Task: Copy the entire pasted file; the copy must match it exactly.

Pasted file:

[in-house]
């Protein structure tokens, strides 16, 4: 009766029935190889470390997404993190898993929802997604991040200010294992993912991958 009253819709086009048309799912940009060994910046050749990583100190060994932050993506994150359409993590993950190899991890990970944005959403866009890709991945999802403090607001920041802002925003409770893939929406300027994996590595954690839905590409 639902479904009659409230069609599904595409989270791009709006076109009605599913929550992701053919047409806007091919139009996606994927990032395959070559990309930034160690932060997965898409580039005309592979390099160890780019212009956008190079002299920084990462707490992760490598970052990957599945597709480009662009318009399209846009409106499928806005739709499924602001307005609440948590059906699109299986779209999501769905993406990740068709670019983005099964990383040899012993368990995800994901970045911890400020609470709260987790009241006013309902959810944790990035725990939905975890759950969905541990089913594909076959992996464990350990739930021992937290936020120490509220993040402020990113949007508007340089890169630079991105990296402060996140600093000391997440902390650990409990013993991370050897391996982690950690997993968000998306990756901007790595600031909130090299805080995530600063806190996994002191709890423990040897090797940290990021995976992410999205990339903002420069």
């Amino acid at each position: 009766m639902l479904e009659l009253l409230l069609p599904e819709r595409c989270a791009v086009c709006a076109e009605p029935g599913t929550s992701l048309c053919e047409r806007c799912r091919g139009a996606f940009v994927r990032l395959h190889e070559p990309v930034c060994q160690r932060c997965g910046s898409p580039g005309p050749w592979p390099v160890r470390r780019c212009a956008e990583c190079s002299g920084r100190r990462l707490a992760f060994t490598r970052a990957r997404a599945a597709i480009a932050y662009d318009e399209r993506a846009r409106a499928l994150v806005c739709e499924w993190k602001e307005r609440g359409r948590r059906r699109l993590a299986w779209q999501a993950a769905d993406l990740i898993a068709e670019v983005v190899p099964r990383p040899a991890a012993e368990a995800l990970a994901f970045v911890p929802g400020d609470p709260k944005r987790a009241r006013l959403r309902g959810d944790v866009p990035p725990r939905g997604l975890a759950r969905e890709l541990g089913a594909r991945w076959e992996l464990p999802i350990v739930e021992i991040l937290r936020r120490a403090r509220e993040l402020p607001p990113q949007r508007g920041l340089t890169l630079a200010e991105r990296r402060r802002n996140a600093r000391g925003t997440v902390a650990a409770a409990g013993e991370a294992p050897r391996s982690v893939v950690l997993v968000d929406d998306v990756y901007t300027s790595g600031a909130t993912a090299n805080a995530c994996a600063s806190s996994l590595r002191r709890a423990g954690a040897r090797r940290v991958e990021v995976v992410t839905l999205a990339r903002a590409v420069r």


[in-house]
């Protein structure tokens, strides 16, 4: 009766029935190889470390997404993190898993929802997604991040200010294992993912991958 009253819709086009048309799912940009060994910046050749990583100190060994932050993506994150359409993590993950190899991890990970944005959403866009890709991945999802403090607001920041802002925003409770893939929406300027994996590595954690839905590409 639902479904009659409230069609599904595409989270791009709006076109009605599913929550992701053919047409806007091919139009996606994927990032395959070559990309930034160690932060997965898409580039005309592979390099160890780019212009956008190079002299920084990462707490992760490598970052990957599945597709480009662009318009399209846009409106499928806005739709499924602001307005609440948590059906699109299986779209999501769905993406990740068709670019983005099964990383040899012993368990995800994901970045911890400020609470709260987790009241006013309902959810944790990035725990939905975890759950969905541990089913594909076959992996464990350990739930021992937290936020120490509220993040402020990113949007508007340089890169630079991105990296402060996140600093000391997440902390650990409990013993991370050897391996982690950690997993968000998306990756901007790595600031909130090299805080995530600063806190996994002191709890423990040897090797940290990021995976992410999205990339903002420069």
């Amino acid at each position: 009766m639902l479904e009659l009253l409230l069609p599904e819709r595409c989270a791009v086009c709006a076109e009605p029935g599913t929550s992701l048309c053919e047409r806007c799912r091919g139009a996606f940009v994927r990032l395959h190889e070559p990309v930034c060994q160690r932060c997965g910046s898409p580039g005309p050749w592979p390099v160890r470390r780019c212009a956008e990583c190079s002299g920084r100190r990462l707490a992760f060994t490598r970052a990957r997404a599945a597709i480009a932050y662009d318009e399209r993506a846009r409106a499928l994150v806005c739709e499924w993190k602001e307005r609440g359409r948590r059906r699109l993590a299986w779209q999501a993950a769905d993406l990740i898993a068709e670019v983005v190899p099964r990383p040899a991890a012993e368990a995800l990970a994901f970045v911890p929802g400020d609470p709260k944005r987790a009241r006013l959403r309902g959810d944790v866009p990035p725990r939905g997604l975890a759950r969905e890709l541990g089913a594909r991945w076959e992996l464990p999802i350990v739930e021992i991040l937290r936020r120490a403090r509220e993040l402020p607001p990113q949007r508007g920041l340089t890169l630079a200010e991105r990296r402060r802002n996140a600093r000391g925003t997440v902390a650990a409770a409990g013993e991370a294992p050897r391996s982690v893939v950690l997993v968000d929406d998306v990756y901007t300027s790595g600031a909130t993912a090299n805080a995530c994996a600063s806190s996994l590595r002191r709890a423990g954690a040897r090797r940290v991958e990021v995976v992410t839905l999205a990339r903002a590409v420069r």